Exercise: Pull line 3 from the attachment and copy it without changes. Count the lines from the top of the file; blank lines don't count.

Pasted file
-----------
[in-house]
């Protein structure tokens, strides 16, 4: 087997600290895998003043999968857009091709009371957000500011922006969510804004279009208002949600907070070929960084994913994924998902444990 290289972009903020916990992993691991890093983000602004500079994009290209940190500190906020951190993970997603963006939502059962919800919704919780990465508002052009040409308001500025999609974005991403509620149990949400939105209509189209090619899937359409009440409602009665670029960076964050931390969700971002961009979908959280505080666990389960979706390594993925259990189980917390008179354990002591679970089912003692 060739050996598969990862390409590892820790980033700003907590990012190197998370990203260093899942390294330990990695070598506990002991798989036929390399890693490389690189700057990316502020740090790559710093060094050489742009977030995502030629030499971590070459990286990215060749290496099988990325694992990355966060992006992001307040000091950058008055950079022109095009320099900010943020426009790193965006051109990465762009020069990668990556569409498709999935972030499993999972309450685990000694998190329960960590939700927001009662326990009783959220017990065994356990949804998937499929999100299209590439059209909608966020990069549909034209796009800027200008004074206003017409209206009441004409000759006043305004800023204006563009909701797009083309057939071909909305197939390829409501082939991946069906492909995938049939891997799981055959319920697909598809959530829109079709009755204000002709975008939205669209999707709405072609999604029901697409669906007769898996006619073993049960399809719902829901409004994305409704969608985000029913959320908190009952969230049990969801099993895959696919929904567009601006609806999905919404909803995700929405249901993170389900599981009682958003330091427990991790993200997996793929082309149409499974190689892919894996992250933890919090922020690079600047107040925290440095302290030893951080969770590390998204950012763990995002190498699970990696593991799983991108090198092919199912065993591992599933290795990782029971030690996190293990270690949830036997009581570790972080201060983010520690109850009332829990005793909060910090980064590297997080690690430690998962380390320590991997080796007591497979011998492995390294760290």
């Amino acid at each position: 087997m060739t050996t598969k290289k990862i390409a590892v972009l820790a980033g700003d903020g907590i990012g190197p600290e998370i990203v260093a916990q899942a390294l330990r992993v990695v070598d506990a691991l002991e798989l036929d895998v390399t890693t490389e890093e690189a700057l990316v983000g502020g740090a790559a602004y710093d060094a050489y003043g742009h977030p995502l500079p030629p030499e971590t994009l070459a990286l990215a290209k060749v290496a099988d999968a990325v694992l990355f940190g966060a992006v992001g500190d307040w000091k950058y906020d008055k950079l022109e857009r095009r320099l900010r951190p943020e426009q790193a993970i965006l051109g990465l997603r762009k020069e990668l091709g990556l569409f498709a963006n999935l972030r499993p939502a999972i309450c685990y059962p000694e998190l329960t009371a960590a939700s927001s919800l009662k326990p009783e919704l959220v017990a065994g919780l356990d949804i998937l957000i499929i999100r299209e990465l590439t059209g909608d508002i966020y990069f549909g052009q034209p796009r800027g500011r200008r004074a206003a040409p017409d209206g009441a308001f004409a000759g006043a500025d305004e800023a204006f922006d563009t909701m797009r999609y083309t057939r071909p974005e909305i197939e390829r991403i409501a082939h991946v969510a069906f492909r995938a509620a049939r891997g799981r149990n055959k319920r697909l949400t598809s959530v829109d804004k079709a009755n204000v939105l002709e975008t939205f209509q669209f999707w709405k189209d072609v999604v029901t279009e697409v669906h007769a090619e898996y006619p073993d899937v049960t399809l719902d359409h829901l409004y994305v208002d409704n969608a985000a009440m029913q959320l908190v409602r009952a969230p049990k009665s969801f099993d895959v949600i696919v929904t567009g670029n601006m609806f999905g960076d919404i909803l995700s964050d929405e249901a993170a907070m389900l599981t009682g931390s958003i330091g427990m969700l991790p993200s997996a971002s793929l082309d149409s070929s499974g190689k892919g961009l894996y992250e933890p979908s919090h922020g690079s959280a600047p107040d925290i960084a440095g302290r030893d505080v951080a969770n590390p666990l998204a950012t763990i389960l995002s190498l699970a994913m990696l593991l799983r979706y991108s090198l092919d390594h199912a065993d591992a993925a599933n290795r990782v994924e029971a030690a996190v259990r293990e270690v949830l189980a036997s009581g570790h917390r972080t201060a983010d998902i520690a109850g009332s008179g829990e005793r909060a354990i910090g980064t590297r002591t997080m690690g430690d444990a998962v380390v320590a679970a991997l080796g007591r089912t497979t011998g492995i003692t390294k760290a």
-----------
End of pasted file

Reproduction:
């Amino acid at each position: 087997m060739t050996t598969k290289k990862i390409a590892v972009l820790a980033g700003d903020g907590i990012g190197p600290e998370i990203v260093a916990q899942a390294l330990r992993v990695v070598d506990a691991l002991e798989l036929d895998v390399t890693t490389e890093e690189a700057l990316v983000g502020g740090a790559a602004y710093d060094a050489y003043g742009h977030p995502l500079p030629p030499e971590t994009l070459a990286l990215a290209k060749v290496a099988d999968a990325v694992l990355f940190g966060a992006v992001g500190d307040w000091k950058y906020d008055k950079l022109e857009r095009r320099l900010r951190p943020e426009q790193a993970i965006l051109g990465l997603r762009k020069e990668l091709g990556l569409f498709a963006n999935l972030r499993p939502a999972i309450c685990y059962p000694e998190l329960t009371a960590a939700s927001s919800l009662k326990p009783e919704l959220v017990a065994g919780l356990d949804i998937l957000i499929i999100r299209e990465l590439t059209g909608d508002i966020y990069f549909g052009q034209p796009r800027g500011r200008r004074a206003a040409p017409d209206g009441a308001f004409a000759g006043a500025d305004e800023a204006f922006d563009t909701m797009r999609y083309t057939r071909p974005e909305i197939e390829r991403i409501a082939h991946v969510a069906f492909r995938a509620a049939r891997g799981r149990n055959k319920r697909l949400t598809s959530v829109d804004k079709a009755n204000v939105l002709e975008t939205f209509q669209f999707w709405k189209d072609v999604v029901t279009e697409v669906h007769a090619e898996y006619p073993d899937v049960t399809l719902d359409h829901l409004y994305v208002d409704n969608a985000a009440m029913q959320l908190v409602r009952a969230p049990k009665s969801f099993d895959v949600i696919v929904t567009g670029n601006m609806f999905g960076d919404i909803l995700s964050d929405e249901a993170a907070m389900l599981t009682g931390s958003i330091g427990m969700l991790p993200s997996a971002s793929l082309d149409s070929s499974g190689k892919g961009l894996y992250e933890p979908s919090h922020g690079s959280a600047p107040d925290i960084a440095g302290r030893d505080v951080a969770n590390p666990l998204a950012t763990i389960l995002s190498l699970a994913m990696l593991l799983r979706y991108s090198l092919d390594h199912a065993d591992a993925a599933n290795r990782v994924e029971a030690a996190v259990r293990e270690v949830l189980a036997s009581g570790h917390r972080t201060a983010d998902i520690a109850g009332s008179g829990e005793r909060a354990i910090g980064t590297r002591t997080m690690g430690d444990a998962v380390v320590a679970a991997l080796g007591r089912t497979t011998g492995i003692t390294k760290a």